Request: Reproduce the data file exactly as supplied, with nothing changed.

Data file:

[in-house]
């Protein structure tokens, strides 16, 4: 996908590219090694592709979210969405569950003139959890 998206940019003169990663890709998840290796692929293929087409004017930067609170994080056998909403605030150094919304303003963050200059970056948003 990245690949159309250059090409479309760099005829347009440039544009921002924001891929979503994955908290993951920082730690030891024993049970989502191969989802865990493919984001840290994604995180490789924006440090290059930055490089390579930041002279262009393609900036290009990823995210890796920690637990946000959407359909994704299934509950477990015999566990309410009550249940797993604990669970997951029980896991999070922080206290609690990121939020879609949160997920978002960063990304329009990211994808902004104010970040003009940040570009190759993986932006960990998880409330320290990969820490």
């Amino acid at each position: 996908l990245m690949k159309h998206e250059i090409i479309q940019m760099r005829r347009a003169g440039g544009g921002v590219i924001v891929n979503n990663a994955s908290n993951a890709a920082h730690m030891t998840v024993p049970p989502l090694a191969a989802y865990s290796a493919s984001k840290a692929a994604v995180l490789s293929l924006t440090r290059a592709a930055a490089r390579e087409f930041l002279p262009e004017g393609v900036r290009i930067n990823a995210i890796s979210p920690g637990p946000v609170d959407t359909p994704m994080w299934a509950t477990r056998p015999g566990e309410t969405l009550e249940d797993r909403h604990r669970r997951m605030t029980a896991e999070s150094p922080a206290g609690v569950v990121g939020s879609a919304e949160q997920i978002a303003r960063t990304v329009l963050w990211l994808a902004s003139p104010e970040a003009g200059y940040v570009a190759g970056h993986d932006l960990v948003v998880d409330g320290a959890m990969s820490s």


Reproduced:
[in-house]
């Protein structure tokens, strides 16, 4: 996908590219090694592709979210969405569950003139959890 998206940019003169990663890709998840290796692929293929087409004017930067609170994080056998909403605030150094919304303003963050200059970056948003 990245690949159309250059090409479309760099005829347009440039544009921002924001891929979503994955908290993951920082730690030891024993049970989502191969989802865990493919984001840290994604995180490789924006440090290059930055490089390579930041002279262009393609900036290009990823995210890796920690637990946000959407359909994704299934509950477990015999566990309410009550249940797993604990669970997951029980896991999070922080206290609690990121939020879609949160997920978002960063990304329009990211994808902004104010970040003009940040570009190759993986932006960990998880409330320290990969820490």
């Amino acid at each position: 996908l990245m690949k159309h998206e250059i090409i479309q940019m760099r005829r347009a003169g440039g544009g921002v590219i924001v891929n979503n990663a994955s908290n993951a890709a920082h730690m030891t998840v024993p049970p989502l090694a191969a989802y865990s290796a493919s984001k840290a692929a994604v995180l490789s293929l924006t440090r290059a592709a930055a490089r390579e087409f930041l002279p262009e004017g393609v900036r290009i930067n990823a995210i890796s979210p920690g637990p946000v609170d959407t359909p994704m994080w299934a509950t477990r056998p015999g566990e309410t969405l009550e249940d797993r909403h604990r669970r997951m605030t029980a896991e999070s150094p922080a206290g609690v569950v990121g939020s879609a919304e949160q997920i978002a303003r960063t990304v329009l963050w990211l994808a902004s003139p104010e970040a003009g200059y940040v570009a190759g970056h993986d932006l960990v948003v998880d409330g320290a959890m990969s820490s």